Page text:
Sen. John P. McKinney, a Republican who helped pass a bipartisan gun-control law after the Newtown school massacre in his district, tells a conservative audience in a video Democrats posted Wednesday that he would not block the law’s hypothetical repeal if elected governor.
McKinney, one of six candidates for the GOP nomination, made the statement Tuesday night to the Quiet Corner Tea Party Patriots voters in northeastern Connecticut, where the Newtown law is seen as an overreach by many voters.
In a video posted by Democrats, who routinely send a video tracker to record Republican candidates at public events, McKinney was asked by someone off camera how he would react to a repeal bill: “If you were elected governor, would you sign that?”
“If the legislature repeals something I think the governor owes great deference to what the legislature does, and I would,” McKinney said.
McKinney told The Mirror Wednesday that his answer to a hypothetical question about a GOP takeover of the legislature and passage of a repeal bill was not a retreat from his support for the gun-control law.
He said he made clear to the group he would not change his vote, nor would he seek repeal of the law as governor, positions he has staked out at other forums, including a televised debate.
“Unlike many others in politics, I answered his question, not a different question,” McKinney said. “It is a hypothetical most people say isn’t going to happen for a number of reasons.”
McKinney is the Republican candidate most strongly identified with the Newtown law, which requires universal background checks and bans the retail sales of large-capacity magazines and military-style weapons like the AR-15 used in the attack.
Democratic State Chairwoman Nancy DiNardo said of McKinney’s statement, “This is political pandering at its worst.”
McKinney said the 22-second clip was part of a two-plus hour conversation in which he made clear his support for gun control over his 15 years in the legislature and his intention as governor to propose no weakening of the Newtown law.
“I don’t think minds were changed, but there was a lot of mutual respect gained,” McKinney said. “We were able to engage in honest and open conversation, which, by the way, is the opposite of political pandering.”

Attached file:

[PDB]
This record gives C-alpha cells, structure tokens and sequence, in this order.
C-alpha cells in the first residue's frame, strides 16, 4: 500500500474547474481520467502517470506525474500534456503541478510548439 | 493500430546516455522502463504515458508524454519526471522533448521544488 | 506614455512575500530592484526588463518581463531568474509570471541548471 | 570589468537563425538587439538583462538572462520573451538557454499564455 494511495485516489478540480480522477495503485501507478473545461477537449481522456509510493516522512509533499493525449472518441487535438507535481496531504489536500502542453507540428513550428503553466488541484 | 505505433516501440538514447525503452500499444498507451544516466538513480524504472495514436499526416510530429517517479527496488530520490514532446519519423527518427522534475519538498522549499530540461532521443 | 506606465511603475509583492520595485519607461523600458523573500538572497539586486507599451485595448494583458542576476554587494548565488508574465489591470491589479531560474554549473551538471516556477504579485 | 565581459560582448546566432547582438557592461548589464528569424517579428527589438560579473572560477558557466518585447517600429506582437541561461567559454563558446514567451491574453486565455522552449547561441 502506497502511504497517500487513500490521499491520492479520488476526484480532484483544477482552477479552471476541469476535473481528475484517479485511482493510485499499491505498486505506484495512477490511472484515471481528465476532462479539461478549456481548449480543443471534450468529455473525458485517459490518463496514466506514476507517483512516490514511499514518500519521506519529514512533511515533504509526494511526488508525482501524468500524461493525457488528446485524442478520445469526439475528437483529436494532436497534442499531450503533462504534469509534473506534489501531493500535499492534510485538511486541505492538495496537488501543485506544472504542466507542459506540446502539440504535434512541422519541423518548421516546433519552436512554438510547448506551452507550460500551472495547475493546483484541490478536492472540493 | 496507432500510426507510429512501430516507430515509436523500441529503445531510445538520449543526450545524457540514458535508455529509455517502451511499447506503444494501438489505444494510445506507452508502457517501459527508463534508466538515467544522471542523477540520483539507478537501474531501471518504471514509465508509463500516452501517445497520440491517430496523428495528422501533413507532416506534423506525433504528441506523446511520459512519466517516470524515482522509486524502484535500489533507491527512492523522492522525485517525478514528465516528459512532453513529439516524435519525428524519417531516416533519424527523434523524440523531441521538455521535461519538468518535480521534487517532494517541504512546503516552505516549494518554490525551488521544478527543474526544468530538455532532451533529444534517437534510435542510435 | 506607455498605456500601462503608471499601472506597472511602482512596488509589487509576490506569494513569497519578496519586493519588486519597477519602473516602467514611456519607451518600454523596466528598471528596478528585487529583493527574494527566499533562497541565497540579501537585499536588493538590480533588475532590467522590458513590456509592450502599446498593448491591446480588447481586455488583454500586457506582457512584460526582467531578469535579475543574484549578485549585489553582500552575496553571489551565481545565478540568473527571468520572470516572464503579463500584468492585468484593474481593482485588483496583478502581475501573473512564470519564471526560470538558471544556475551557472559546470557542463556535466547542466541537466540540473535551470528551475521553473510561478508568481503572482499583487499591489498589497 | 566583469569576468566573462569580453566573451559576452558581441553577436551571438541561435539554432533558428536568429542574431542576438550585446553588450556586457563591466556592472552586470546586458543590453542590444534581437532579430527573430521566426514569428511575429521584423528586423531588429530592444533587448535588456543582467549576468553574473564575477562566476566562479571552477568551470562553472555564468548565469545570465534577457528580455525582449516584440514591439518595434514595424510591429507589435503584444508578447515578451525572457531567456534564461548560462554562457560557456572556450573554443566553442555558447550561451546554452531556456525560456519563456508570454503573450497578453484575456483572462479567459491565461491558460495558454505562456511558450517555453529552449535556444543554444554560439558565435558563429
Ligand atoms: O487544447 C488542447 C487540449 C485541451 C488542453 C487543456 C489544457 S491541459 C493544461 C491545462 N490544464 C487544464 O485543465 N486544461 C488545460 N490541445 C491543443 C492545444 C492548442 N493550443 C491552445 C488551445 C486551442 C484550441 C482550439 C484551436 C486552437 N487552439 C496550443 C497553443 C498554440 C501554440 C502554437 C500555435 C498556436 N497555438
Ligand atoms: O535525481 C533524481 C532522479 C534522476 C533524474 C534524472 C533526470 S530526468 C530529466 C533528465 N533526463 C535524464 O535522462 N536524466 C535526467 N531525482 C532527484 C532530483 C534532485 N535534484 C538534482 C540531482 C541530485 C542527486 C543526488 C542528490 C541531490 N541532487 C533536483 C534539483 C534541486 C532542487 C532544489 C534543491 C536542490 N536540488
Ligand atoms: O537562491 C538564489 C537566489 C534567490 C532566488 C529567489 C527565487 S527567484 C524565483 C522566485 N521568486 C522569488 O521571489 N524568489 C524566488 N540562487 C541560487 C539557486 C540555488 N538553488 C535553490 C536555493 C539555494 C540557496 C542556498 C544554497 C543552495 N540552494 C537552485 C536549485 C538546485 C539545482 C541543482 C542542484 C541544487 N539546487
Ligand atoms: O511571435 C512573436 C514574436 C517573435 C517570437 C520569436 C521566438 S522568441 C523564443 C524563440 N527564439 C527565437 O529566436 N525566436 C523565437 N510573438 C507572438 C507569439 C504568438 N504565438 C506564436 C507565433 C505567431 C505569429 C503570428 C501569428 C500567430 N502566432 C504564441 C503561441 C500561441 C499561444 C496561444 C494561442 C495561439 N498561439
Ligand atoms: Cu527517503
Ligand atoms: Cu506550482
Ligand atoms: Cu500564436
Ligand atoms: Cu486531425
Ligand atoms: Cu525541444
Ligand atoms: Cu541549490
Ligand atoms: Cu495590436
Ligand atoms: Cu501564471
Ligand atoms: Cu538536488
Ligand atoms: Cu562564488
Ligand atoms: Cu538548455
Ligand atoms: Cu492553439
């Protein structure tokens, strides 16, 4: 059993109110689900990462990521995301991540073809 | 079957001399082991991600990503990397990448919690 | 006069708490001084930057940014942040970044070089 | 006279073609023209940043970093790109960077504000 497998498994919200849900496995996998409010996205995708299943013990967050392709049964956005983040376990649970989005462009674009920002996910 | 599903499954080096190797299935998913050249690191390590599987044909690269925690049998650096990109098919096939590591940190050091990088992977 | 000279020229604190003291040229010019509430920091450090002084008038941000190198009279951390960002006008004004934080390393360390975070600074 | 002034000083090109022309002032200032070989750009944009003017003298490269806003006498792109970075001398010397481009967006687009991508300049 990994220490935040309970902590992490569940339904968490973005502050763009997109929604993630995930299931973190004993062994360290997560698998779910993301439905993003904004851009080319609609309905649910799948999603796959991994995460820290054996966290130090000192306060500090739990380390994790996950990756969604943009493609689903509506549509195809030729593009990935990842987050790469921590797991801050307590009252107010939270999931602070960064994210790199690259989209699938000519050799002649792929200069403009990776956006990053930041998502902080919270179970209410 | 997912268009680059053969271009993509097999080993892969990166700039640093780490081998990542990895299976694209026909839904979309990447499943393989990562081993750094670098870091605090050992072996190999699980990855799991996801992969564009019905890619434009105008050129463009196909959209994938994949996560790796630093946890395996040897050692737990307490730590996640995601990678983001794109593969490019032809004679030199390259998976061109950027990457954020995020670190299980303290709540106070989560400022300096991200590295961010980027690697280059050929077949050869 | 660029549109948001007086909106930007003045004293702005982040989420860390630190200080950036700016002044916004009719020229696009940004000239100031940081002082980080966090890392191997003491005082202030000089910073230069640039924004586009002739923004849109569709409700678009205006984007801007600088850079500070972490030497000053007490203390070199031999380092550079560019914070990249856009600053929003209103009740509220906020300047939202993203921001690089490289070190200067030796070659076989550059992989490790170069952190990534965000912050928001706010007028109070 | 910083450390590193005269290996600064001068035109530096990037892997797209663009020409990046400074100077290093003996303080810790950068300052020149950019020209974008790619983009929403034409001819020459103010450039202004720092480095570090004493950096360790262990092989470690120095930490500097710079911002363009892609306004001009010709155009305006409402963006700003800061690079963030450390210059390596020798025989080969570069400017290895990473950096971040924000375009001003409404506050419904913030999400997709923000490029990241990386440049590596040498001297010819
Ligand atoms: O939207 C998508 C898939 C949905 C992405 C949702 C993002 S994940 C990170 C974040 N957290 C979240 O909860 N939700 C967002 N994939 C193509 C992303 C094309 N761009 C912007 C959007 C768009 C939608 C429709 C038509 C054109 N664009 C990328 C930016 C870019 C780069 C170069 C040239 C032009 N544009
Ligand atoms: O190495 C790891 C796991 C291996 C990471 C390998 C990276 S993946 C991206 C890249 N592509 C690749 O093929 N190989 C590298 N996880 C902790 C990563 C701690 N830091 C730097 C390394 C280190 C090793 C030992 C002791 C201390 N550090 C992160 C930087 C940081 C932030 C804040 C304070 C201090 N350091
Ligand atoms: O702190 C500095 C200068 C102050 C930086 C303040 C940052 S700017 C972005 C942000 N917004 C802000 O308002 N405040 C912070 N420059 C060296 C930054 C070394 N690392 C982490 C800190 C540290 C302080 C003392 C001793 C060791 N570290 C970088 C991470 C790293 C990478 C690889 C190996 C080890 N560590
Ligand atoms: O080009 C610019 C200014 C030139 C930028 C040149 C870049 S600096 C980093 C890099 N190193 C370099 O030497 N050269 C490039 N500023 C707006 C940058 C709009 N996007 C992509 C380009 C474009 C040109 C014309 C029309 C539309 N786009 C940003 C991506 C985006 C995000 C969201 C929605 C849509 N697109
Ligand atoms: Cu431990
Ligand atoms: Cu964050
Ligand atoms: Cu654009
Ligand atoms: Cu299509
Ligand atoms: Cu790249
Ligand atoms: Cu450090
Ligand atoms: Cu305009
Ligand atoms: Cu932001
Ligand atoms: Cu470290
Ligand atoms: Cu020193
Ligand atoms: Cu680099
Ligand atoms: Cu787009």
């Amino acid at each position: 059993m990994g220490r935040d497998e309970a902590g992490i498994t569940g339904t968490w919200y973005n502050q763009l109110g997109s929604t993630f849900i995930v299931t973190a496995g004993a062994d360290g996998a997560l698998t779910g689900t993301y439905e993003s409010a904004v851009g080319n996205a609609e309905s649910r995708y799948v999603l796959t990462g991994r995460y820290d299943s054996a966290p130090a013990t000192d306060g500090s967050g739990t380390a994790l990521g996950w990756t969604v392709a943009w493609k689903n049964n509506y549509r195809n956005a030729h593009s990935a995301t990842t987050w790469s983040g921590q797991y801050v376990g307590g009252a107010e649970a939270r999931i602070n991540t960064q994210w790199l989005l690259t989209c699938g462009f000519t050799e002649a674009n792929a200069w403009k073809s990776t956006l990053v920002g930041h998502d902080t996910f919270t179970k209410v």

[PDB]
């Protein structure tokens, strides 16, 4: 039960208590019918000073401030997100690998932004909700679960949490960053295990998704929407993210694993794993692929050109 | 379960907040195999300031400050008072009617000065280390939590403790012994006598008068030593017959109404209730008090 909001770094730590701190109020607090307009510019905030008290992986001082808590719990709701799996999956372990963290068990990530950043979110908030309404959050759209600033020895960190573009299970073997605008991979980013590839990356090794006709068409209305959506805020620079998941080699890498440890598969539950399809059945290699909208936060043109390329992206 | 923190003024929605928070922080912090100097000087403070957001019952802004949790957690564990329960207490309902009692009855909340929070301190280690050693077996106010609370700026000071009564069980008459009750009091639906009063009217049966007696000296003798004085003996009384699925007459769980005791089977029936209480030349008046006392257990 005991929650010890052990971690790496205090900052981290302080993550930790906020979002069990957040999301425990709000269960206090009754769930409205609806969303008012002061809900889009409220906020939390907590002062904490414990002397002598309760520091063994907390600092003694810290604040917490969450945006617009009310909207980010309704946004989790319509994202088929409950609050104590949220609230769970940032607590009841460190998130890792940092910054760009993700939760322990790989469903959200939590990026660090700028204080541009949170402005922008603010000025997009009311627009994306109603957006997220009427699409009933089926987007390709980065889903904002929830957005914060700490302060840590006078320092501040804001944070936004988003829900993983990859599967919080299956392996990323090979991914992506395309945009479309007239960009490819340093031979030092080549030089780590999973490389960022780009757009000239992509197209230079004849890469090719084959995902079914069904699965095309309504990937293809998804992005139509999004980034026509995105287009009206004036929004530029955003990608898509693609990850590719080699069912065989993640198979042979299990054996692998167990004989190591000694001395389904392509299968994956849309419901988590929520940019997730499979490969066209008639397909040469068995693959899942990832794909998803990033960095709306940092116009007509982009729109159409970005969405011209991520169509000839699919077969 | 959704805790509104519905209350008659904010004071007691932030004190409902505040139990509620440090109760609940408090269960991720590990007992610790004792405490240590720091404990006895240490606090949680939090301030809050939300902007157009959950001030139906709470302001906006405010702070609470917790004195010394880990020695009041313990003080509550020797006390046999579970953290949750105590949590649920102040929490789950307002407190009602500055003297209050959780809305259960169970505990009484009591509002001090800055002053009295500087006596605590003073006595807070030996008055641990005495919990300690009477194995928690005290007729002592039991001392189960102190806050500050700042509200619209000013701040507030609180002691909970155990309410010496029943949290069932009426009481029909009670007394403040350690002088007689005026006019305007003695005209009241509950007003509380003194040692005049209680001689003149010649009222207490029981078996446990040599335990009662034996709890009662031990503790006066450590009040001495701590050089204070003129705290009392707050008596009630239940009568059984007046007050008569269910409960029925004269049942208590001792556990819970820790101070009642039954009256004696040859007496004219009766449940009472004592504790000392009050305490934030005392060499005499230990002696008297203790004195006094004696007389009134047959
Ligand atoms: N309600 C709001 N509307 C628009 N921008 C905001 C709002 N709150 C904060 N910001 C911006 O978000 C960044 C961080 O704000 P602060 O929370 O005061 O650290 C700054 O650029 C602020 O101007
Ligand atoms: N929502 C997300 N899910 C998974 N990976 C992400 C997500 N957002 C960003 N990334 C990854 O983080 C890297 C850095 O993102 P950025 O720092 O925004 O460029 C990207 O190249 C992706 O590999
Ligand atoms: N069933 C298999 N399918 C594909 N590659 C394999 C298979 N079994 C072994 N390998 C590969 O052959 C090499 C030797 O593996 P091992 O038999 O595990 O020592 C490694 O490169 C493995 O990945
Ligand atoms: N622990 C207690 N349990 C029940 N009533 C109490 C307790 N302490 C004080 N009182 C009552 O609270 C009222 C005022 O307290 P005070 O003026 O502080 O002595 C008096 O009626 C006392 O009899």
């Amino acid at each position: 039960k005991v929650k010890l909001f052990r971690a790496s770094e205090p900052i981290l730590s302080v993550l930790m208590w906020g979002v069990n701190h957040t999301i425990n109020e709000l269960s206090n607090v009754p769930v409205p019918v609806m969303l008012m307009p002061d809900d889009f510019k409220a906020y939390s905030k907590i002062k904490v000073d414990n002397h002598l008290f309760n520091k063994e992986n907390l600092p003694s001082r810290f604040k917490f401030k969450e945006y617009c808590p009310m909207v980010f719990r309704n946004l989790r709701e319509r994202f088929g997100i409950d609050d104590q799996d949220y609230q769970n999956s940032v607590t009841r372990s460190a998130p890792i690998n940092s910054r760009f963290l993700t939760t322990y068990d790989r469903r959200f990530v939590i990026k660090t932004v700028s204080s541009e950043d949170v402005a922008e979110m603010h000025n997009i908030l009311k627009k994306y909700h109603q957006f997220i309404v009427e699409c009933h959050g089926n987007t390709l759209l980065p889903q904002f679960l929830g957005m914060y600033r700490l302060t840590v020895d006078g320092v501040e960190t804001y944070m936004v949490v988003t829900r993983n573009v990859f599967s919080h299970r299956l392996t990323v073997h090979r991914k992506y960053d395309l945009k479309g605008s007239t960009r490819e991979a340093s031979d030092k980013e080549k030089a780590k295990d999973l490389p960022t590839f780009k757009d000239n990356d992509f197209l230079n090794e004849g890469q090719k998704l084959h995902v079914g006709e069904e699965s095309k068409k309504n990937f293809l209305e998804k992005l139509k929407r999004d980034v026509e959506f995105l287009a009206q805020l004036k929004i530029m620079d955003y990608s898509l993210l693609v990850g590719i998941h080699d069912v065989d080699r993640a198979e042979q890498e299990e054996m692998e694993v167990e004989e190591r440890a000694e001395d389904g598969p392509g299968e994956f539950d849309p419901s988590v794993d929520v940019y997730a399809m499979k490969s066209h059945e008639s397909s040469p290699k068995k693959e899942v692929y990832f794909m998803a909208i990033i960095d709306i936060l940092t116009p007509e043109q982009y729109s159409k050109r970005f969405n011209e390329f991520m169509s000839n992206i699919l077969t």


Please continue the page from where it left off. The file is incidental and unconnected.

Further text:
Another candidate probably wouldn’t have answered the question as posed, deflecting it by noting that repeal is not realistic, McKinney said.
“People are so disgusted by politics as usual they appreciate candidates looking them in the eye and answering just the question they were asked,” McKinney said.
Tom Foley, the 2010 nominee and GOP front-runner, has reached out to gun owners, addressing the state’s largest gun group and appearing at a recent Second Amendment rally, but he has declined to promise he would seek the repeal or revision of the law.
Danbury Mayor Mark Boughton, another candidate, resigned a week ago from Mayors Against Illegal Guns, an affiliation that had brought him the opposition of gun owners.
“As a member of the Connecticut General Assembly, I was a strong supporter of the rights of law-abiding gun owners and sportsmen in Connecticut,” Boughton said in a statement on his campaign website. “This remains my position today.”
As was the case with McKinney, DiNardo immediately accused Boughton of pandering: “After trying to position himself as a moderate, middle of the road guy, Mark Boughton is now so worried about his political future that he’s decided it’s time to pander to the NRA.”
Boughton’s resignation drew a rebuke from Erica Lafferty, the daughter of Dawn Hochsprung, one of the six educators and 20 children shot to death at Sandy Hook Elementary School in Newtown. Lafferty now works for Mayors Against Illegal Guns.
Polling shows gun-control is supported in Connecticut by Democrats and independents, but Republican voters oppose the Newtown law by a 2-1 margin.
A gun owners’ group, the Connecticut Citizens Defense League, has grown rapidly since the passage of the Newtown law a year ago, but its ability to turn out voters has yet to be tested.
The same is true of a national gun-control coalition that announced two weeks ago it will form a super PAC to defend the 26 U.S. senators and 105 representatives who passed the legislation and governor who signed it in response to one of the nation’s worst mass shootings.
Nationally, gun owners have out-muscled gun-control advocates at the polls, most notably in Colorado, where two Democratic senators who played critical roles in passing state gun laws were ousted in special elections last year.
There are no serious efforts to repeal or revise the Newtown law in the 2014 session of the General Assembly, which ends at midnight May 7. Repeal next year also is extremely unlikely, given the Democrats’ dominance of the General Assembly.
Republicans need to win five seats to win a one-vote majority in the 36-member Senate, but taking control of the House would require a gain of 22 seats, an unprecedented swing in the three decades since the repeal of the party lever in voting booths.
Two GOP candidates for governor have strongly supported a repeal effort: Martha Dean, who was the party’s 2010 nominee for attorney general, and Joseph Visconti.
Republicans will endorse a candidate for governor May 17 at a state convention. Candidates supported by 15 percent of the delegates on any ballot automatically qualify for a primary in August.